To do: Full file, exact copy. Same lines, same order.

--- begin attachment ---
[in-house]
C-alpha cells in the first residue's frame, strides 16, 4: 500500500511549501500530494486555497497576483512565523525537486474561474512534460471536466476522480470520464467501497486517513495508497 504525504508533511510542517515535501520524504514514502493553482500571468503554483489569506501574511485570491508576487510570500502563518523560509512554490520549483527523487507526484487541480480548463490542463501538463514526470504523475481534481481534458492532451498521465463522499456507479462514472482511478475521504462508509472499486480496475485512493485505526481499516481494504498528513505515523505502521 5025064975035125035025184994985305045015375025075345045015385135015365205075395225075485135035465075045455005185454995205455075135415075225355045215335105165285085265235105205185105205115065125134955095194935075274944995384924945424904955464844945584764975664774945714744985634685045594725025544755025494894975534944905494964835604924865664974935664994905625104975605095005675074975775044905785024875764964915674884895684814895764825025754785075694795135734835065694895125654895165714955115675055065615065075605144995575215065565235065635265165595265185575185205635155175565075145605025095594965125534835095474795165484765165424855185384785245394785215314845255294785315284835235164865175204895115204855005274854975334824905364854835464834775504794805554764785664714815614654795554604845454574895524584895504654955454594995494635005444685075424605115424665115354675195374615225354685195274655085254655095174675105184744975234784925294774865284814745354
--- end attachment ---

[in-house]
C-alpha cells in the first residue's frame, strides 16, 4: 500500500511549501500530494486555497497576483512565523525537486474561474512534460471536466476522480470520464467501497486517513495508497 504525504508533511510542517515535501520524504514514502493553482500571468503554483489569506501574511485570491508576487510570500502563518523560509512554490520549483527523487507526484487541480480548463490542463501538463514526470504523475481534481481534458492532451498521465463522499456507479462514472482511478475521504462508509472499486480496475485512493485505526481499516481494504498528513505515523505502521 5025064975035125035025184994985305045015375025075345045015385135015365205075395225075485135035465075045455005185454995205455075135415075225355045215335105165285085265235105205185105205115065125134955095194935075274944995384924945424904955464844945584764975664774945714744985634685045594725025544755025494894975534944905494964835604924865664974935664994905625104975605095005675074975775044905785024875764964915674884895684814895764825025754785075694795135734835065694895125654895165714955115675055065615065075605144995575215065565235065635265165595265185575185205635155175565075145605025095594965125534835095474795165484765165424855185384785245394785215314845255294785315284835235164865175204895115204855005274854975334824905364854835464834775504794805554764785664714815614654795554604845454574895524584895504654955454594995494635005444685075424605115424665115354675195374615225354685195274655085254655095174675105184744975234784925294774865284814745354